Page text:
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Using CSS math functions


CSS provides four mathematical expression functions: calc(), min(), max(), and clamp(). We'll take look at each one in some detail and we'll also talk about how we can use them in CSS variables.

calc() #

The calc() function supports four arithmetic operations: addition (+), subtraction (-), multiplication (*), and division (/).

This will allow you to dynamically calculate the width and height of a container to create responsive layouts.

In this example, you can set the margins of an element minus a fixed amount:

div {
  width: calc(80vw - 20px);

min() #

The min() function is used to set the smallest acceptable value for a rule.

It takes 2 comma-separated values that offer the values the browser will choose from.

In this example, the font-size attribute will be 1vw unless the computer value of 1vw is smaller than 25px (I can only think of this happening on very large screens).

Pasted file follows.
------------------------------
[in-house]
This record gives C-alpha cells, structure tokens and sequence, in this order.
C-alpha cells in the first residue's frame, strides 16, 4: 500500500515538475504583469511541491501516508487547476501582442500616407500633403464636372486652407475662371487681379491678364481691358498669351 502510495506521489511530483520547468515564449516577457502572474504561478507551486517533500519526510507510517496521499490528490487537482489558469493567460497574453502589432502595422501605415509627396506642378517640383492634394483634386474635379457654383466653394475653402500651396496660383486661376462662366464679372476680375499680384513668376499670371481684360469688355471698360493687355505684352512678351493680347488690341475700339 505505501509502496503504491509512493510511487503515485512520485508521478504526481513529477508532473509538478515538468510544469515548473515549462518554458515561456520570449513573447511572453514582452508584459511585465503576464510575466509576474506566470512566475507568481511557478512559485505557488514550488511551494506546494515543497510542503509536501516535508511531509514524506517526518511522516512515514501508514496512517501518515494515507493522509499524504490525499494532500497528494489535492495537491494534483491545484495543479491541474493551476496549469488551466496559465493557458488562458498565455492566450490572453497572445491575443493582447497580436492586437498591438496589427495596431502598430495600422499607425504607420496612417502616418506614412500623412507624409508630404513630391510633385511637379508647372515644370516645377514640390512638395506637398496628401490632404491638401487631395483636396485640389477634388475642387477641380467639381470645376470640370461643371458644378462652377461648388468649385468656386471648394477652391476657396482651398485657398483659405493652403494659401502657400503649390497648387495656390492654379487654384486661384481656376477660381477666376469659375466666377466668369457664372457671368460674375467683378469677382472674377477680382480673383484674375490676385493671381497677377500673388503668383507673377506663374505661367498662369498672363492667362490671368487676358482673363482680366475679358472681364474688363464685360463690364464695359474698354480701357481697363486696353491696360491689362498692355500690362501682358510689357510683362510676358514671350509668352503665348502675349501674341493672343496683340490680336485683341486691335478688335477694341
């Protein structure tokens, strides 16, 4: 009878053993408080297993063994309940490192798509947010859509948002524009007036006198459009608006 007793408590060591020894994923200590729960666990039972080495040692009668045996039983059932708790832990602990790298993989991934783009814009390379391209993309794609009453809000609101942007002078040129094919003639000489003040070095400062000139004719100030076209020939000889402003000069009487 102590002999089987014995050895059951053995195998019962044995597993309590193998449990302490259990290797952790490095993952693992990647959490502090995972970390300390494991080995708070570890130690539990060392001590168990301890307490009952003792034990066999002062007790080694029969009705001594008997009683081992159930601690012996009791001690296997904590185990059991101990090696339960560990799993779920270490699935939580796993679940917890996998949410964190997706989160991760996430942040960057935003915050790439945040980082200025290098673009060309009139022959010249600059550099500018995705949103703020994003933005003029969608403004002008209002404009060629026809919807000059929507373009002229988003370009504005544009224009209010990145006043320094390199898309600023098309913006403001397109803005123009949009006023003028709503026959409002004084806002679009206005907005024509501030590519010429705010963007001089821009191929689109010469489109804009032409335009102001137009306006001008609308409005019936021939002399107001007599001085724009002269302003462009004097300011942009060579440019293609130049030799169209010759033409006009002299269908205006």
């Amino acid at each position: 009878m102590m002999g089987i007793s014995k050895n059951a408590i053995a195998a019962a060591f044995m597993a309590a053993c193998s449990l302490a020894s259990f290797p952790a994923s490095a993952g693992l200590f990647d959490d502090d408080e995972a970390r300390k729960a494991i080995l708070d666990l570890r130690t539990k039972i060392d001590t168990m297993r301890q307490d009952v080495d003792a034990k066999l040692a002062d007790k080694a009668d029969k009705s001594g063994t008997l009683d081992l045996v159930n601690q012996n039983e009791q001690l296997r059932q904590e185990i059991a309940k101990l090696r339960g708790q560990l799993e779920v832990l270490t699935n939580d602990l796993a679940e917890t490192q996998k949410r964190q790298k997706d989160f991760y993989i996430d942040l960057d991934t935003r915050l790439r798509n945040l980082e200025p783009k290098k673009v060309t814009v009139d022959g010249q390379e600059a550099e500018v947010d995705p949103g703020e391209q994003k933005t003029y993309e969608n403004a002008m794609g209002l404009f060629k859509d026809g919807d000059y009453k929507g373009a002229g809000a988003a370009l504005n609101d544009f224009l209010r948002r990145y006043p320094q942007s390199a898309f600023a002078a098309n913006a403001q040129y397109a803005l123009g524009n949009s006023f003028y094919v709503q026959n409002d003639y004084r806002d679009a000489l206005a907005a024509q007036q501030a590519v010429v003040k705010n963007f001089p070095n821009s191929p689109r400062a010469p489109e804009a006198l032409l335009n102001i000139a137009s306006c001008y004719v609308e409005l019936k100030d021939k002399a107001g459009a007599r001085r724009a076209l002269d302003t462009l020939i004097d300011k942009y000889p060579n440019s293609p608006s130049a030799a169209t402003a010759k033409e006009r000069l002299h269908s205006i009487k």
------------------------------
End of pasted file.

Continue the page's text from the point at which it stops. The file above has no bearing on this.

font-size: min(25px,1vw);

max() #

The max() function takes two values, like the min() function, and uses the largest of the two values.

In this example, the font will be at least 25px and never larger than 1vw if the 1vw is larger than 25px.

font-size: max(25px,1vw);

clamp() #

The clamp() function defines an acceptable range of various values for a layout element: minimum, preferred, and maximum.

The function takes three values separated by a comma and the values may be of different types.

  • The first value represents the minimum value. If the preferred value is less than this value, the minimum value will be used
  • The second value represents the preferred value. The value will be used as long as it stays between the minimum and maximum values
  • The third value represents the maximum allowed value. If the preferred value is larger than this value, this value will be used

It is, in essence, the combination of both min() and max() features where the value will never be smaller than the minimum value or larger than the maximum value.

In this example, the font-size attribute will be 4vw + 1rem, as long as the calculated value, based on the base font size of the page and the size of the viewport, is no smaller than 1rem or larger than 4rem.

.example {
  font-size: clamp(
    4vw + 1rem,

CSS math functions can be used everywhere you can use a CSS length value. This gives us additional flexibility when it comes to dynamically sizing elements.

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